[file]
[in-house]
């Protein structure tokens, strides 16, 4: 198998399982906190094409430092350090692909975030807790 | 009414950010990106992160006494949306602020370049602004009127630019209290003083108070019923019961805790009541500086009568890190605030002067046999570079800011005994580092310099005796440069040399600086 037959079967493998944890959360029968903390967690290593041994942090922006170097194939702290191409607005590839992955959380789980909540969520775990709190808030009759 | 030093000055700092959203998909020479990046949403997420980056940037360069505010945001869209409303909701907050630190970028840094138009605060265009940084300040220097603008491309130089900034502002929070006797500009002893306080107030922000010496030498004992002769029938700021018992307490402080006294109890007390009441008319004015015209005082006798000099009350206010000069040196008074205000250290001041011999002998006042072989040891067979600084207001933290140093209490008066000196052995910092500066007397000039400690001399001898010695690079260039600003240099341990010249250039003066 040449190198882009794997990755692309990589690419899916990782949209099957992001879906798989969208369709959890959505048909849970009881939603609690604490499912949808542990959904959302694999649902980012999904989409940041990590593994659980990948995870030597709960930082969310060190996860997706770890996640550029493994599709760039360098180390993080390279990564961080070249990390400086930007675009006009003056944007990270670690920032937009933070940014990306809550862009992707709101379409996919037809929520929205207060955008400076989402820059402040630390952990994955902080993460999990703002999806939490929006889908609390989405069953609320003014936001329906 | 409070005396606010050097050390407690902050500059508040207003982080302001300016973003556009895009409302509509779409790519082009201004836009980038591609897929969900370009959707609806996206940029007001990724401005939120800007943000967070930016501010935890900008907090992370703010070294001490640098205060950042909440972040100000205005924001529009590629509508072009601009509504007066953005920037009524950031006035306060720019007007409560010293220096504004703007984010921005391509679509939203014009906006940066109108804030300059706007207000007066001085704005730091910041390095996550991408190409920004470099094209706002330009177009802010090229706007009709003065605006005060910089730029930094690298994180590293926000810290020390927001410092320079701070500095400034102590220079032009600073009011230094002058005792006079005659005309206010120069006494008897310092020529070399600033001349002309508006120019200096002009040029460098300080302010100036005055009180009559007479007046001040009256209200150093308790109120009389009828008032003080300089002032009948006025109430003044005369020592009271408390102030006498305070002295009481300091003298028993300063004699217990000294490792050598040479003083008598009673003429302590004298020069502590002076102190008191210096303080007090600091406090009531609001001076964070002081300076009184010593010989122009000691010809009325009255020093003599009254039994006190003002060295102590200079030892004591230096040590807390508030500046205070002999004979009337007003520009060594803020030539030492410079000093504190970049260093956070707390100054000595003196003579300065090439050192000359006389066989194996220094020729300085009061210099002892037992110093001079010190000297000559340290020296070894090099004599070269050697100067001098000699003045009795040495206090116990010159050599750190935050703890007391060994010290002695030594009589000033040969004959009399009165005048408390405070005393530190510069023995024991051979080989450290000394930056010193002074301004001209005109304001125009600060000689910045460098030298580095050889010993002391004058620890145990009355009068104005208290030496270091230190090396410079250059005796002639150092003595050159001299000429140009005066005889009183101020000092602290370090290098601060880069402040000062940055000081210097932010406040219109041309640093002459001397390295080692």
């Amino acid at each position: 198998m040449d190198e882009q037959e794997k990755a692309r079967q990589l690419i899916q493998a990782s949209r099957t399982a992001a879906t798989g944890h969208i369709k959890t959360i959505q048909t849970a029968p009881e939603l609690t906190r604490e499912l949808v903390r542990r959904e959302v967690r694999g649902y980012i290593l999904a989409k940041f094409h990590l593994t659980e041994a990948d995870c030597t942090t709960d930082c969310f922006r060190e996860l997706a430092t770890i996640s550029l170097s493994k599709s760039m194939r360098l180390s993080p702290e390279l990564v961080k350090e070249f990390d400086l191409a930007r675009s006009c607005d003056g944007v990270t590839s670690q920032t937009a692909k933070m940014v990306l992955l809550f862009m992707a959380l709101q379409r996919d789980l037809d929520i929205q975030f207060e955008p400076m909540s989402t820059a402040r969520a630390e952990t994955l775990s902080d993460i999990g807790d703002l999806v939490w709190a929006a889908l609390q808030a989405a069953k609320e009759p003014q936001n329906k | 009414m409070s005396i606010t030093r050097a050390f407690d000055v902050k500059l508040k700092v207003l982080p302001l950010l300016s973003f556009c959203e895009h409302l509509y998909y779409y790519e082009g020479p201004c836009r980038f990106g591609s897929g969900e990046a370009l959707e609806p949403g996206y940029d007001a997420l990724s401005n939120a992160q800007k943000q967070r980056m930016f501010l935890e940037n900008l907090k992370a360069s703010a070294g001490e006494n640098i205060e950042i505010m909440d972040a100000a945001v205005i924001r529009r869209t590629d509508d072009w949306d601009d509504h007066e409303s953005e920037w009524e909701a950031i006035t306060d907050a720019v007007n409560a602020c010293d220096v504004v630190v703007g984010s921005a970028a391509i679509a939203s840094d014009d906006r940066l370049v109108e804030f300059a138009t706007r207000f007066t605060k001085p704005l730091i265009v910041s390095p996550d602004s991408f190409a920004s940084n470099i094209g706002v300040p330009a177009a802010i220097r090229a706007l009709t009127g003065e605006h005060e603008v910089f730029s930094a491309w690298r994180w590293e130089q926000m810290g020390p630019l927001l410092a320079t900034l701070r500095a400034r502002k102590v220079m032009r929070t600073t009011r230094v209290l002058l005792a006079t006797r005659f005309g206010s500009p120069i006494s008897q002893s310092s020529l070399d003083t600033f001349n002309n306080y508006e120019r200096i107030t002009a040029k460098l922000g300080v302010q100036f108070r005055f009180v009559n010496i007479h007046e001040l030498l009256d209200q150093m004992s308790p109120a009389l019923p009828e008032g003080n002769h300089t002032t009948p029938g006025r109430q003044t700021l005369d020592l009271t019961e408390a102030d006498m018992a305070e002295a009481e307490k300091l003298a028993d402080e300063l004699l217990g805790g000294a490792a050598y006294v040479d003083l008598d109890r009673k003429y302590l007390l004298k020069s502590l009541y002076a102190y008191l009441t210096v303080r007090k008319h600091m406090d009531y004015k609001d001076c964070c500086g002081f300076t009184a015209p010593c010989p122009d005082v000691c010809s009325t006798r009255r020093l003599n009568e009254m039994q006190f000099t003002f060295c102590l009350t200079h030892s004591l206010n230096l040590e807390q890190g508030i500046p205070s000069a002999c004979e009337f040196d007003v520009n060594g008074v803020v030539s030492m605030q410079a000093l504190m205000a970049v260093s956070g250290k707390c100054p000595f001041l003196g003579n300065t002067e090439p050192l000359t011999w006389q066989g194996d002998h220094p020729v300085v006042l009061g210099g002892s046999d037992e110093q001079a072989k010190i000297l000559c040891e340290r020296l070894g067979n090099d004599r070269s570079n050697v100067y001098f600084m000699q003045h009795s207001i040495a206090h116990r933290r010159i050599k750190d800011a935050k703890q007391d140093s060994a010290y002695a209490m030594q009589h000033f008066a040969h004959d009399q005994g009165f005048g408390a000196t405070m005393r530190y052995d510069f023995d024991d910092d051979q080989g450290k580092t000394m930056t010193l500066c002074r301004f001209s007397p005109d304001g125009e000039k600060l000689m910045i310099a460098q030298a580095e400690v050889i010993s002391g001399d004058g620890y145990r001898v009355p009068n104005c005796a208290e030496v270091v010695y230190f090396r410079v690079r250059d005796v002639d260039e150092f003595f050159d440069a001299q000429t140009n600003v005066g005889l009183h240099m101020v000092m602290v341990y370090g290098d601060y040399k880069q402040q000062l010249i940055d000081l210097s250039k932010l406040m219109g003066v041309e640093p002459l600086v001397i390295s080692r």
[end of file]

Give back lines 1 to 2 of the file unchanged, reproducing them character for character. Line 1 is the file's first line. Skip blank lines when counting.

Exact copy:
[in-house]
């Protein structure tokens, strides 16, 4: 198998399982906190094409430092350090692909975030807790 | 009414950010990106992160006494949306602020370049602004009127630019209290003083108070019923019961805790009541500086009568890190605030002067046999570079800011005994580092310099005796440069040399600086 037959079967493998944890959360029968903390967690290593041994942090922006170097194939702290191409607005590839992955959380789980909540969520775990709190808030009759 | 030093000055700092959203998909020479990046949403997420980056940037360069505010945001869209409303909701907050630190970028840094138009605060265009940084300040220097603008491309130089900034502002929070006797500009002893306080107030922000010496030498004992002769029938700021018992307490402080006294109890007390009441008319004015015209005082006798000099009350206010000069040196008074205000250290001041011999002998006042072989040891067979600084207001933290140093209490008066000196052995910092500066007397000039400690001399001898010695690079260039600003240099341990010249250039003066 040449190198882009794997990755692309990589690419899916990782949209099957992001879906798989969208369709959890959505048909849970009881939603609690604490499912949808542990959904959302694999649902980012999904989409940041990590593994659980990948995870030597709960930082969310060190996860997706770890996640550029493994599709760039360098180390993080390279990564961080070249990390400086930007675009006009003056944007990270670690920032937009933070940014990306809550862009992707709101379409996919037809929520929205207060955008400076989402820059402040630390952990994955902080993460999990703002999806939490929006889908609390989405069953609320003014936001329906 | 409070005396606010050097050390407690902050500059508040207003982080302001300016973003556009895009409302509509779409790519082009201004836009980038591609897929969900370009959707609806996206940029007001990724401005939120800007943000967070930016501010935890900008907090992370703010070294001490640098205060950042909440972040100000205005924001529009590629509508072009601009509504007066953005920037009524950031006035306060720019007007409560010293220096504004703007984010921005391509679509939203014009906006940066109108804030300059706007207000007066001085704005730091910041390095996550991408190409920004470099094209706002330009177009802010090229706007009709003065605006005060910089730029930094690298994180590293926000810290020390927001410092320079701070500095400034102590220079032009600073009011230094002058005792006079005659005309206010120069006494008897310092020529070399600033001349002309508006120019200096002009040029460098300080302010100036005055009180009559007479007046001040009256209200150093308790109120009389009828008032003080300089002032009948006025109430003044005369020592009271408390102030006498305070002295009481300091003298028993300063004699217990000294490792050598040479003083008598009673003429302590004298020069502590002076102190008191210096303080007090600091406090009531609001001076964070002081300076009184010593010989122009000691010809009325009255020093003599009254039994006190003002060295102590200079030892004591230096040590807390508030500046205070002999004979009337007003520009060594803020030539030492410079000093504190970049260093956070707390100054000595003196003579300065090439050192000359006389066989194996220094020729300085009061210099002892037992110093001079010190000297000559340290020296070894090099004599070269050697100067001098000699003045009795040495206090116990010159050599750190935050703890007391060994010290002695030594009589000033040969004959009399009165005048408390405070005393530190510069023995024991051979080989450290000394930056010193002074301004001209005109304001125009600060000689910045460098030298580095050889010993002391004058620890145990009355009068104005208290030496270091230190090396410079250059005796002639150092003595050159001299000429140009005066005889009183101020000092602290370090290098601060880069402040000062940055000081210097932010406040219109041309640093002459001397390295080692």